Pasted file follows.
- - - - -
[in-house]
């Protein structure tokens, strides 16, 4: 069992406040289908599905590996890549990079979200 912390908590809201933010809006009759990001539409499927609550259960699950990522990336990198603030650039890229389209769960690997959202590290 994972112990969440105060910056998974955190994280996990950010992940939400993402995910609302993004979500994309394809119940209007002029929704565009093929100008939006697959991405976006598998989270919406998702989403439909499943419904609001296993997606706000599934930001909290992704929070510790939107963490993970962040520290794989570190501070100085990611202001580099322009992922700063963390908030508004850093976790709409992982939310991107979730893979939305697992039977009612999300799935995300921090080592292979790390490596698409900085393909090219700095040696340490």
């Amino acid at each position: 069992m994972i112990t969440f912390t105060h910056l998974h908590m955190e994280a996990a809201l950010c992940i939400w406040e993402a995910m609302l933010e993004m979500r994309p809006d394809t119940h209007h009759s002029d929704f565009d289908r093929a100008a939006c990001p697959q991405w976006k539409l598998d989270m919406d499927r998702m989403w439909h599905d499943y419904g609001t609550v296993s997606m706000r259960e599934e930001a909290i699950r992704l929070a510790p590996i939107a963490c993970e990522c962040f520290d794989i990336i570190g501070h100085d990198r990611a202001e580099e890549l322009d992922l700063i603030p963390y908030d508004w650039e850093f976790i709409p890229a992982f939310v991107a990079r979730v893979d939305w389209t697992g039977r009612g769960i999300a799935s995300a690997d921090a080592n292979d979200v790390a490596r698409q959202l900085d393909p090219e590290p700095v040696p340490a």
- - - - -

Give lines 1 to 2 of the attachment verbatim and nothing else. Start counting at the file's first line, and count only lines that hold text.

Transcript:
[in-house]
């Protein structure tokens, strides 16, 4: 069992406040289908599905590996890549990079979200 912390908590809201933010809006009759990001539409499927609550259960699950990522990336990198603030650039890229389209769960690997959202590290 994972112990969440105060910056998974955190994280996990950010992940939400993402995910609302993004979500994309394809119940209007002029929704565009093929100008939006697959991405976006598998989270919406998702989403439909499943419904609001296993997606706000599934930001909290992704929070510790939107963490993970962040520290794989570190501070100085990611202001580099322009992922700063963390908030508004850093976790709409992982939310991107979730893979939305697992039977009612999300799935995300921090080592292979790390490596698409900085393909090219700095040696340490």